The brains were also used. Fried with onion and eggs. Tasted not too bad. Everything was quite bloody and had to be washed over and over. These head pieces, the belly stripped, the liver and tongue, kidneys, heart and skin strips were cooked in the wash boiler until soft, taken out and left to cool. Now the men brought in the rest of the animal, cut down the middle. Some started cutting up the meat for sausage, bone meat, ribs, salt pork, ham and roast etc. Others started scraping the intestines and stomach. The intestines were turned inside out, gently scraped so that they wouldn’t be torn. Scraped and washed over and over. These were used for casings to stuff the sausage in. The clean stomach for headcheese (in German “swarda maga”).

The meat for sausage, after being cut into small pieces, was ground with a meat grinder turned by hand. In later years the grinder was hooked to a motor with a belt. This was much easier.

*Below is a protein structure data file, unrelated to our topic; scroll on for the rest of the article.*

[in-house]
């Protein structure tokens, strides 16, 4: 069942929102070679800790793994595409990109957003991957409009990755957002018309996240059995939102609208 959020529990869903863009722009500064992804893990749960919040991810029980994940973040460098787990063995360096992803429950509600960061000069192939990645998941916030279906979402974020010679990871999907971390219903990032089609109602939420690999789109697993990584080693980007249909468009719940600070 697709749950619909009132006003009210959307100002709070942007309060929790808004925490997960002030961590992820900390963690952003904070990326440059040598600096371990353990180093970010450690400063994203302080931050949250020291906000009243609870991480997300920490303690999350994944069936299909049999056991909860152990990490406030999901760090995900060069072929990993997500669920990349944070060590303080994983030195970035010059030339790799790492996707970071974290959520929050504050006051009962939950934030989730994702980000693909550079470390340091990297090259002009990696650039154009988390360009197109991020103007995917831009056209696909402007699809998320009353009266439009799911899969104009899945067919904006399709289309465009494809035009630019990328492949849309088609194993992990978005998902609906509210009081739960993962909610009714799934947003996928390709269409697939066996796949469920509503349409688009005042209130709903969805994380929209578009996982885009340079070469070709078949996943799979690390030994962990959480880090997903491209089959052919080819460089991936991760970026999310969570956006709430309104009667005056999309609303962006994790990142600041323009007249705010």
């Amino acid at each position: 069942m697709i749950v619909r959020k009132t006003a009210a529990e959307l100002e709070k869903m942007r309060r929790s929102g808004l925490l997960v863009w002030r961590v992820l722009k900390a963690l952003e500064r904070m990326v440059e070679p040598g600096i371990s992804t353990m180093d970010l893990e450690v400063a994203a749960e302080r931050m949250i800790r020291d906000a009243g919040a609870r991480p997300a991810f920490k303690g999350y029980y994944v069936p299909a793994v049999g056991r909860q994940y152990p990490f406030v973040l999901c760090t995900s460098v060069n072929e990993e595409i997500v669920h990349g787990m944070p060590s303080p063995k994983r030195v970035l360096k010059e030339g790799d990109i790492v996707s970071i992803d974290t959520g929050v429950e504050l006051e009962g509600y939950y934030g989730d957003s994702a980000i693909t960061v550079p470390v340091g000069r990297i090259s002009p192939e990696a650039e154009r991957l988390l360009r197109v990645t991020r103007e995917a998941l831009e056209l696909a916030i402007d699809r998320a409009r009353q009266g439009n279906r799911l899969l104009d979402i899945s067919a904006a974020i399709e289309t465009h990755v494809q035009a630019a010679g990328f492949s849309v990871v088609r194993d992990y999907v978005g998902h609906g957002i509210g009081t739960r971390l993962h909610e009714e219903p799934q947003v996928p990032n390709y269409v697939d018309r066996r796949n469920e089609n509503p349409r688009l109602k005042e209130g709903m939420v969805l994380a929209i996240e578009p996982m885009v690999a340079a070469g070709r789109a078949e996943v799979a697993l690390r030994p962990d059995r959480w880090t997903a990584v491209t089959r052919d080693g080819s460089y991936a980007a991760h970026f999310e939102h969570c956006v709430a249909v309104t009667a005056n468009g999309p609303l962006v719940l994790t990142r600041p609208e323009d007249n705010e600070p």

It took very strong men to do all this manually.

The ground pork was put in a big washtub. The person or persons had to wash hands and arms thoroughly. The hair was tied up with a dishtowel or other material. Ma was very touchy that way. No hair in the sausage, no human hair for sure.

Now the mixing started. Non iodized salt was sprinkled over the meat, hands were used to measure, then black pepper. Very fine chopped or mashed garlic was added. It was mixed, turned to one side of the tub and back over again. (Our family never did this, but John Mertz Sr. would wash a dime and throw it in the tub, and not until the dime was found, did the mixers quit.) My husband, Art, told me this, also a bit of cheer in a bottle, just made all this hard work easier. Now it had to be tasted raw, also a paddy or two were fried and everyone tasted it. (More salt was fine. The phrase “too much salt” was not welcome.)